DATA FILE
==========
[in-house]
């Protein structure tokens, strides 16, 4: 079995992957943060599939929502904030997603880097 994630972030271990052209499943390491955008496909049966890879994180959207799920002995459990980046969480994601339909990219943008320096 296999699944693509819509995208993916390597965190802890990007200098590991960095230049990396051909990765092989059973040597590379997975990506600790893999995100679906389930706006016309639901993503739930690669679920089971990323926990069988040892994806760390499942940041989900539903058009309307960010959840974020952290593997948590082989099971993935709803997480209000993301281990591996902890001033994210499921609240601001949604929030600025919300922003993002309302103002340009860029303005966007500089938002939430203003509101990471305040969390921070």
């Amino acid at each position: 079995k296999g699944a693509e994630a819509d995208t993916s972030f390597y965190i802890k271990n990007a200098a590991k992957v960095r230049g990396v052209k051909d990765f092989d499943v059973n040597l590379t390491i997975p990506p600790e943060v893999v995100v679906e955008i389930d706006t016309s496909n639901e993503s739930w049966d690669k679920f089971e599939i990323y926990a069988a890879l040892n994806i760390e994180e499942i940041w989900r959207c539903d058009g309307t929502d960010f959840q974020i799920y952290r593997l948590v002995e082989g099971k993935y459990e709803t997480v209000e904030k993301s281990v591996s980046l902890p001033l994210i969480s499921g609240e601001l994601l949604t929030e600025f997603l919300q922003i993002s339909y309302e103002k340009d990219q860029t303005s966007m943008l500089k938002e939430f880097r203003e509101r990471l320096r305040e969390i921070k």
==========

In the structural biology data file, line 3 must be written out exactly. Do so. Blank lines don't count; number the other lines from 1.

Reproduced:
């Amino acid at each position: 079995k296999g699944a693509e994630a819509d995208t993916s972030f390597y965190i802890k271990n990007a200098a590991k992957v960095r230049g990396v052209k051909d990765f092989d499943v059973n040597l590379t390491i997975p990506p600790e943060v893999v995100v679906e955008i389930d706006t016309s496909n639901e993503s739930w049966d690669k679920f089971e599939i990323y926990a069988a890879l040892n994806i760390e994180e499942i940041w989900r959207c539903d058009g309307t929502d960010f959840q974020i799920y952290r593997l948590v002995e082989g099971k993935y459990e709803t997480v209000e904030k993301s281990v591996s980046l902890p001033l994210i969480s499921g609240e601001l994601l949604t929030e600025f997603l919300q922003i993002s339909y309302e103002k340009d990219q860029t303005s966007m943008l500089k938002e939430f880097r203003e509101r990471l320096r305040e969390i921070k």